As noted above, cells may mature into Th1 and Th2 cells responding to immunologic challenges in the different ways that have been described. It is now clear that T cells may also mature into cells that perform a very different role. They suppress immune responses. Immune responses must be contained, particularly after a challenge has been dealt with, it is necessary that the immune response be attenuated so as to limit collateral damage. Moreover, it is now recognized that such cells are essential to the prevention of immune attack on the fetus.
In addition to the immunotherapies described above, sub-anti-coagulant doses of heparin are also commonly used to prevent spontaneous abortion. It is believed that heparin acts as an anti-inflammatory agent in a manner analogous to Humira. See study: LINK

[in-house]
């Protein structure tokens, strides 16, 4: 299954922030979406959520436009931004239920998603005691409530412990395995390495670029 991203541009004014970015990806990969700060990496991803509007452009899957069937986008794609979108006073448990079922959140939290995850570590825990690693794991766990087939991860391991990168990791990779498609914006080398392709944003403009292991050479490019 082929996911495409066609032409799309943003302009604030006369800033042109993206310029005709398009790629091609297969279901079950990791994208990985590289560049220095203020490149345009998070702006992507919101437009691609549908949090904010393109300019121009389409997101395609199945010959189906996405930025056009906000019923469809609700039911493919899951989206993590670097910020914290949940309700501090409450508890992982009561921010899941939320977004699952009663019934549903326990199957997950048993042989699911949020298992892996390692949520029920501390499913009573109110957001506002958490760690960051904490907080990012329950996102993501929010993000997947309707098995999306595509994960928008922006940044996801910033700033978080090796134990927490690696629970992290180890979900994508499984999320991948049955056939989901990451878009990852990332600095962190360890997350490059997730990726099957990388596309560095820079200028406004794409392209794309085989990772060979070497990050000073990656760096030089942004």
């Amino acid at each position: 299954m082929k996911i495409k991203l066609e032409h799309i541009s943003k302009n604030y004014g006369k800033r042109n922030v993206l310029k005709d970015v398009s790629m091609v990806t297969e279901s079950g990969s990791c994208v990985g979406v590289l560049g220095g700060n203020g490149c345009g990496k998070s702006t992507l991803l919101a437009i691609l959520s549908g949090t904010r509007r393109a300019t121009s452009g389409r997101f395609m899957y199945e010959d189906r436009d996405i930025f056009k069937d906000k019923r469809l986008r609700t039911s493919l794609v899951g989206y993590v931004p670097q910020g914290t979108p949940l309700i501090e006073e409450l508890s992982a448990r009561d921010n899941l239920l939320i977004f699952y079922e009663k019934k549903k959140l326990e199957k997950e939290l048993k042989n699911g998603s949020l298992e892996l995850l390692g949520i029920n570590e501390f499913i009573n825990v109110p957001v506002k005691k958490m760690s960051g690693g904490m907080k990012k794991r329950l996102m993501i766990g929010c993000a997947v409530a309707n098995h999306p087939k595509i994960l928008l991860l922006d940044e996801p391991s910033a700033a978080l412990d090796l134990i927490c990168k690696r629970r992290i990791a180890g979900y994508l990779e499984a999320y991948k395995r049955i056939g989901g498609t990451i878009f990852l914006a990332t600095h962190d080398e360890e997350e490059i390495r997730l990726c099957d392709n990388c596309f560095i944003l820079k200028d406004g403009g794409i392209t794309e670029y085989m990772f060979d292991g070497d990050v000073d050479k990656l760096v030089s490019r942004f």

In summary, the field of reproductive immunology is a recognized academic and clinical field within the broader field of immunology. Translation of the concepts developed within the field has been practiced by a respected minority of clinicians practicing reproductive medicine. Their success has received considerable attention both within the field and by the public. The published data support the predictive value of immunologic testing.